Havana. Just saying the name evokes images of bright Caribbean colors, American cars with fins from the 1950s, and once-glorious buildings fallen into ruin. Now that this socialist island country is open once more, this picture will soon change. Now is the time to pause for a moment and take a closer look at Cuba’s capital city. Bernhard Hartmann starts on the streets, showing us cafes, shops, and boxing clubs, but he also takes us behind the facades of the mansions, whose well-worn charms immediately captivate the viewer. Crumbling plaster, cracked walls, worn stair treads—we see all of this in the pictures, and yet these places are vibrant and alive. Traces of bourgeois life, dignified and stylish, survive despite the adversity, masterfully captured in brilliant photographs.
BERNHARD HARTMANN was born in 1955 in Frankfurt am Main, Germany, and began working as a photographer for a major German newspaper at the age of 18. While he was still in law school, he became a self-taught landscape and architecture photographer. In addition to solo and group exhibitions in Germany and abroad, his photos have appeared in German and international publications, and many of his pictures have won awards (the Sony Awards, Epson International Pano Awards, and International Color Awards, among others). Bernhard Hartmann particularly enjoys photographing art venues. He has done photo series of opera houses, theaters, and country manors in Europe.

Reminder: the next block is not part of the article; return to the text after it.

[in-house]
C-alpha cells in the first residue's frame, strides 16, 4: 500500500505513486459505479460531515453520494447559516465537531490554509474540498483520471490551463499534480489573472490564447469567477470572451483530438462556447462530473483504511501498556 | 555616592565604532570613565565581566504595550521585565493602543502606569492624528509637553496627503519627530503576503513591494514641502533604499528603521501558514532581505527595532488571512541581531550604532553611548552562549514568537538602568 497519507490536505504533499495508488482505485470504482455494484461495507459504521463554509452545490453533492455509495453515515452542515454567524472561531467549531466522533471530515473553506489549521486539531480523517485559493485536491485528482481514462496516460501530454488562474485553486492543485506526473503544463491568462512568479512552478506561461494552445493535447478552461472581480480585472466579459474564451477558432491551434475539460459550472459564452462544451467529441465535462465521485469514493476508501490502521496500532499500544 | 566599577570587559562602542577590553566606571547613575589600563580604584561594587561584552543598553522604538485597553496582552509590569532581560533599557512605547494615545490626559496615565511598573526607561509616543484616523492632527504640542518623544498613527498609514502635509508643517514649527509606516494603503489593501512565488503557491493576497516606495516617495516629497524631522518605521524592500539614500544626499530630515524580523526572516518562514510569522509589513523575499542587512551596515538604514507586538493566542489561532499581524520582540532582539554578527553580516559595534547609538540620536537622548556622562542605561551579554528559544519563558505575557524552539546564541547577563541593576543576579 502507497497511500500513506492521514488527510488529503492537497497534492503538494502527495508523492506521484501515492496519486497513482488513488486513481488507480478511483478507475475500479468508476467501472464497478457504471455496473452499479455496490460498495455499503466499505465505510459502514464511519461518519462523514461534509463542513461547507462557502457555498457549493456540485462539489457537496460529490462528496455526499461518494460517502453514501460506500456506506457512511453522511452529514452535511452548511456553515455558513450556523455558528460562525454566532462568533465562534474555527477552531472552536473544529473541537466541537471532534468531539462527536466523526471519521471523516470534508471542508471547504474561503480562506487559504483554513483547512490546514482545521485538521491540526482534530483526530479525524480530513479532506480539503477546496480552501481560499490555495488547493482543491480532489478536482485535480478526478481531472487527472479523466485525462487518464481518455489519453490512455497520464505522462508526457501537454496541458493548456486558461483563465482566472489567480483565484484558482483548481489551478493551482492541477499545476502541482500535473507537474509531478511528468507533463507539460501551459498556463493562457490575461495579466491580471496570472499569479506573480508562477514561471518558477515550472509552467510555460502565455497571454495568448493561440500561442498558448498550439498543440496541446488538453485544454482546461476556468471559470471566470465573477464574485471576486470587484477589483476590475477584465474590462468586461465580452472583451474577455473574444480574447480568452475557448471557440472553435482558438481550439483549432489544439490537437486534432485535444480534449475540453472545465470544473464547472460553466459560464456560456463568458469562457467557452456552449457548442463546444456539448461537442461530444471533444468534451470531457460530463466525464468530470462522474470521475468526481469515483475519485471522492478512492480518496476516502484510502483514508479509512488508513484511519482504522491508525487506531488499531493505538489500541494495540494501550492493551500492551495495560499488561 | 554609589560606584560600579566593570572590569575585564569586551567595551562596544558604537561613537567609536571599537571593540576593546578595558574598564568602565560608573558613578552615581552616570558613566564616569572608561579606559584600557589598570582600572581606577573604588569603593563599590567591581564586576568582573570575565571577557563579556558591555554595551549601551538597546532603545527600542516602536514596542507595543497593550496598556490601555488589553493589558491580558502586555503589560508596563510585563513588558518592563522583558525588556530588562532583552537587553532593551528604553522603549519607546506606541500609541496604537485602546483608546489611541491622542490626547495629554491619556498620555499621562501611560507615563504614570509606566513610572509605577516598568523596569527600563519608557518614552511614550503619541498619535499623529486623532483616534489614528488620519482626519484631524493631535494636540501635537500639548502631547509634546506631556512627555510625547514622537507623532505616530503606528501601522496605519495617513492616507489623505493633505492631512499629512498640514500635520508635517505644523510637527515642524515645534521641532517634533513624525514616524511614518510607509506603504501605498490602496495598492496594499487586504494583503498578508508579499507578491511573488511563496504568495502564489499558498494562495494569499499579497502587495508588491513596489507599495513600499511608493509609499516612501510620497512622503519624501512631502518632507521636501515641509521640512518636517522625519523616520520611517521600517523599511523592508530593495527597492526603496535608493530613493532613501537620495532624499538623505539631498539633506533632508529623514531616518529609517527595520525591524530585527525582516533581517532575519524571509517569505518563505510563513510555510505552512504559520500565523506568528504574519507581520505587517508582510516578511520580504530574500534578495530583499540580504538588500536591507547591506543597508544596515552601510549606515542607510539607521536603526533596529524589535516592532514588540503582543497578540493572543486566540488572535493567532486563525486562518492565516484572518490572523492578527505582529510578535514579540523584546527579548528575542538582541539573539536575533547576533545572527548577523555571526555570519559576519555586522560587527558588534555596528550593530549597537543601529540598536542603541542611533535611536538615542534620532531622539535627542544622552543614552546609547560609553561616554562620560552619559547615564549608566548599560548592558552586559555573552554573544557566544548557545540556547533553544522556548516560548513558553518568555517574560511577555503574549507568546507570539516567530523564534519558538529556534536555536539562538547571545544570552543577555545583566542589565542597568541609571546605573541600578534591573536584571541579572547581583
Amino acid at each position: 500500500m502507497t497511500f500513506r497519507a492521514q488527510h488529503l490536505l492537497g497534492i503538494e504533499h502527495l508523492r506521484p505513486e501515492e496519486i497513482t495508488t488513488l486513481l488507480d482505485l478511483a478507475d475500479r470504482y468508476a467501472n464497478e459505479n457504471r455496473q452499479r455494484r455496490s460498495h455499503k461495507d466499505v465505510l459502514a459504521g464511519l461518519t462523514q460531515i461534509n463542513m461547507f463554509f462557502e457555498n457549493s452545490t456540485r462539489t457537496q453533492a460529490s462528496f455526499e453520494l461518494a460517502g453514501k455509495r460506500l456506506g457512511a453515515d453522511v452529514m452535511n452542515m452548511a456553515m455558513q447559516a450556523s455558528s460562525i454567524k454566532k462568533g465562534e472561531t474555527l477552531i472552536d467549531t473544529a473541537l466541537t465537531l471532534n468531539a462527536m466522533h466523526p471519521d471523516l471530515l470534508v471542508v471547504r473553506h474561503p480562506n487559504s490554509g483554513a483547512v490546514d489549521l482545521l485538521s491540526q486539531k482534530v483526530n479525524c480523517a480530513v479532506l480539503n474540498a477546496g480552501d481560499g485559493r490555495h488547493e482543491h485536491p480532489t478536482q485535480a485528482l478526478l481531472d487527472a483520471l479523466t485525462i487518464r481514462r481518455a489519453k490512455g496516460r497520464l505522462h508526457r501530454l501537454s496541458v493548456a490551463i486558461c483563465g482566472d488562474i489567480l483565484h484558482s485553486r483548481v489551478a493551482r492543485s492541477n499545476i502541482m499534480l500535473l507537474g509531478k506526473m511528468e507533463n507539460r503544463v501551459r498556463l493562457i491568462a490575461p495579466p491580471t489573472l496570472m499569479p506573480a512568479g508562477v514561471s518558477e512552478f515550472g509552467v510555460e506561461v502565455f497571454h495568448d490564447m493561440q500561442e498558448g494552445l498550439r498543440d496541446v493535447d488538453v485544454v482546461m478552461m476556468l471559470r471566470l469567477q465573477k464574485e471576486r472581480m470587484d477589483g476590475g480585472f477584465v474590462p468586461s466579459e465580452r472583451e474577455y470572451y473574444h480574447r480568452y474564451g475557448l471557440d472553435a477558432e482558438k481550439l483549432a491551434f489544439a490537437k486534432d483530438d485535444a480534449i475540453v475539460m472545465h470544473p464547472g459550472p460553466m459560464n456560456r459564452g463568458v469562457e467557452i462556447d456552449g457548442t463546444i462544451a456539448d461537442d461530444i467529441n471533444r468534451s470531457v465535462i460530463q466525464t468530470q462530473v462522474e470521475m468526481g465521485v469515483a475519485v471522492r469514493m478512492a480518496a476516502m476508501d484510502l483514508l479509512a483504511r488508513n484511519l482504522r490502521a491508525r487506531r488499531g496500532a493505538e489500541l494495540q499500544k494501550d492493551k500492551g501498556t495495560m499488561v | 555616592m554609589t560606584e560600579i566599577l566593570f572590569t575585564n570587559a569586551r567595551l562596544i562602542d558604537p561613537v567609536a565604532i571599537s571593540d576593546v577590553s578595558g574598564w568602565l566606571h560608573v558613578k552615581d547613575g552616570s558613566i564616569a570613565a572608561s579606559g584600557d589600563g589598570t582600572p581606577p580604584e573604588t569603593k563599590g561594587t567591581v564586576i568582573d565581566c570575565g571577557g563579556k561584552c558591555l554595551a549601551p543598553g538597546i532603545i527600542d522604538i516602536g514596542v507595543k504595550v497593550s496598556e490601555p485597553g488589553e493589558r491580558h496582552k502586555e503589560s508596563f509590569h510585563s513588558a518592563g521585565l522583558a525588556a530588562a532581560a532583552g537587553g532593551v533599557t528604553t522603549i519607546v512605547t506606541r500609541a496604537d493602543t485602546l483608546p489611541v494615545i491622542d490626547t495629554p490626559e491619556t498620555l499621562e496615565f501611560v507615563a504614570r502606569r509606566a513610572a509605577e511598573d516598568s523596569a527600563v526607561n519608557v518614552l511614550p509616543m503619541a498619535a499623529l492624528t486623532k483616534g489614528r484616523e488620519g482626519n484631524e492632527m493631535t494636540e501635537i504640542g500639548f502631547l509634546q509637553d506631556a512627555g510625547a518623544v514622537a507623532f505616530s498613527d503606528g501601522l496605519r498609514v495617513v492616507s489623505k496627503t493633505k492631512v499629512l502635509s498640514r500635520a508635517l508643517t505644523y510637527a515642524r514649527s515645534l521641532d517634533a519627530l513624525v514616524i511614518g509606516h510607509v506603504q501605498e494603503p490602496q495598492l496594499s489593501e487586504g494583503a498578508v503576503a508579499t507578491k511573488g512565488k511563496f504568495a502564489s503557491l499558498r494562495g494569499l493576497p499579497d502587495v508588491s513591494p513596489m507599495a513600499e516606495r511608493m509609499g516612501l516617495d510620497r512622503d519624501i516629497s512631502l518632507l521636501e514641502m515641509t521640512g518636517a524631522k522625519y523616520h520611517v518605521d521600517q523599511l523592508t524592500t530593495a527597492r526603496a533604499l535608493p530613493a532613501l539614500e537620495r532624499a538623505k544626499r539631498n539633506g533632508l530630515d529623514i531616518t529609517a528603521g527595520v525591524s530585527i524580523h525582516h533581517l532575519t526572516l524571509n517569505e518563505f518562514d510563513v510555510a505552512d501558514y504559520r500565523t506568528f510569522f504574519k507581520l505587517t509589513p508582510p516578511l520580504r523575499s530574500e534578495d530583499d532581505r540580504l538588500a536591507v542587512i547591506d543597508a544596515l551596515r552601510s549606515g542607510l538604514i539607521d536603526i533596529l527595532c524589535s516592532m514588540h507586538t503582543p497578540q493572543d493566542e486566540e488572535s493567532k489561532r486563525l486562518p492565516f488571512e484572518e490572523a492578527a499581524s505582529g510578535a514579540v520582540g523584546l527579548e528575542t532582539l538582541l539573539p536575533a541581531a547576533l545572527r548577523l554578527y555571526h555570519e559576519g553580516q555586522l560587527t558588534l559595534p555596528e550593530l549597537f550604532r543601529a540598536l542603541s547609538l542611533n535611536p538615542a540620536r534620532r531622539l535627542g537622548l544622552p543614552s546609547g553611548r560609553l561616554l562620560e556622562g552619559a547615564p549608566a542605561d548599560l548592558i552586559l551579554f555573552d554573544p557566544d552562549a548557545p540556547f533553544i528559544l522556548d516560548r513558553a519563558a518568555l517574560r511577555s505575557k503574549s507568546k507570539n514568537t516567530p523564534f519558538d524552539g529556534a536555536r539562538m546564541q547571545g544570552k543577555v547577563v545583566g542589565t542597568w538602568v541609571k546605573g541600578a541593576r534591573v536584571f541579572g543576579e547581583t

- A portrait of Havana before it changes forever
- A unique look inside the old mansions of the Cuban capital
- Brilliant, detailed photographs that invite the viewer to linger and enjoy